Celebrating Classical Music Month

Celebrating Classical Music Month

September marks the beginning of Classical Music Month, a 30-day celebration of centuries of musical masterpieces by the greatest of the great. To kick off the month, we polled members of the Symphony and staff to curate a unique playlist of our favorite pieces of classical music to share with you.

Also, to make this celebration extra special, we’re delighted to share a month-long discount on our Classical subscription packages! All September long, save 10% on our Classical 6-, 9-, or 18-Concert packages or the 5-Concert Andrés Celebration package. Use promo code MASTERPIECE at checkout to enjoy the savings and hear an entire season of music performed by the world-class Houston Symphony. 

Brinton Averil Smith

Principal Cello

KORNGOLD: Die Tote Stadt

"Asking to pick your 'favorite' piece of music is kind of like being asked to pick your favorite food. You have things you dearly love, but without the variety of choices, the favorite would become stale. There is so much great music—more than you could get your fill of in a lifetime.

Korngold as a composer represents the height of what I believe music can and should be; so beautiful, so moving that you are transported and can hear a glimpse of some almost unimaginable beauty. When I listen to this music, I am changed, every time.”

Alex de Aguiar Reuter

Development Officer

MOZART: Coronation Mass in C, K. 317

"Besides being a gorgeous work, with wonderful moments for orchestra, choir, and a quartet of soloists, it also is short enough to be enjoyed by newcomers to classical music. Also, as a vocalist, it is a very fun piece to sing, too!”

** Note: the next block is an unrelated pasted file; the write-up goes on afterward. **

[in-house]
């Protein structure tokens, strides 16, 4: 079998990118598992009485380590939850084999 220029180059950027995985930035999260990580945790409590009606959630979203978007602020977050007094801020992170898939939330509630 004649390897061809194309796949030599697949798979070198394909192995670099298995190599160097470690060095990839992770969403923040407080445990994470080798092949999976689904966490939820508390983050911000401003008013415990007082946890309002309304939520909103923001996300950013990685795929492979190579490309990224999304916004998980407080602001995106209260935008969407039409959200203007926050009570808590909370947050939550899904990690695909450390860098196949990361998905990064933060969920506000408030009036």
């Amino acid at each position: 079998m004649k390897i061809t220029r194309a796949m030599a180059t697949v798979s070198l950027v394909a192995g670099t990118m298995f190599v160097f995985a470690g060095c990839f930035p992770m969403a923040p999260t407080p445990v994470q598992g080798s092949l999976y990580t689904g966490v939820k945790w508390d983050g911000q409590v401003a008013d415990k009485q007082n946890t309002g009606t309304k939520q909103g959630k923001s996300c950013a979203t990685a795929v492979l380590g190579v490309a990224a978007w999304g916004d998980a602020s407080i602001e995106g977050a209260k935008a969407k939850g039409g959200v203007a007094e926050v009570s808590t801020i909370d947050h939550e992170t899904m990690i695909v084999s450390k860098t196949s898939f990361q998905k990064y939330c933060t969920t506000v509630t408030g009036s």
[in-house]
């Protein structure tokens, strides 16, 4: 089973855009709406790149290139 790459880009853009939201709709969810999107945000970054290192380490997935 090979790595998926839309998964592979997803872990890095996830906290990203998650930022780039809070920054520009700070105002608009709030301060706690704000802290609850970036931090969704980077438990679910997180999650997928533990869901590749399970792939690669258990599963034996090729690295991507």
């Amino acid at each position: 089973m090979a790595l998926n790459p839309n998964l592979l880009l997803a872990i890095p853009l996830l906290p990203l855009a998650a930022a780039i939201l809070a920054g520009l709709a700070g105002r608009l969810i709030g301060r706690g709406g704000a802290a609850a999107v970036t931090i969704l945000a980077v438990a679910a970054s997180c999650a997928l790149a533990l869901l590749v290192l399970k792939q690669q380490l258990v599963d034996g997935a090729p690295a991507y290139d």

Freddie Piegsa

Front of House Coordinator

BACH: Cello Suite No. 1 in G Major, Prélude

"I mostly like the variation in the music that piques my interest.”

Leonardo Soto

Principal Timpani

Brian Del Signore

Principal Percussion

MAHLER: Symphony No. 3

LS: "This piece had a major impact in my life when I heard it for the first time."

BDS: "Everything in life is expressed in this piece of music, according to Gustav Mahler, and I believe him.”

Eric Skelly

Senior Director of Communications

MAHLER: Symphony No. 8

"I gravitate toward the big Germanic, Romantic and post-Romantic repertoire to begin with. "Veni Creator Spiritus," Part 1 of Mahler's Eighth, is the most exuberant, joyous piece of music to me ever written. The finale of Part 1, with each section of the orchestra and dual chorus making successive rapid runs up the scale, is like aural bottle rockets going off from each individual section of the orchestra...one right after the next. You never know where the next one's coming from. Then everyone makes one final run up to a brilliant, blazing chord like a blinding fireworks finale. I had the privilege of singing this with the Houston Symphony during my time in the Symphony Chorus. What a thrill!!!”

Mark Bailes

Marketing Associate

TCHAIKOVSKY: "Pas de deux" from The Nutcracker

"This short movement is filled to the brim with emotion, from the first demure note to the final cascading crescendo. It transports me to a space decorated by music and beauty but also a muted sense of melancholy veiled behind a curtain. I can feel the might of Tchaikovsky's musical genius and inner turmoil in my stomach when I hear it.”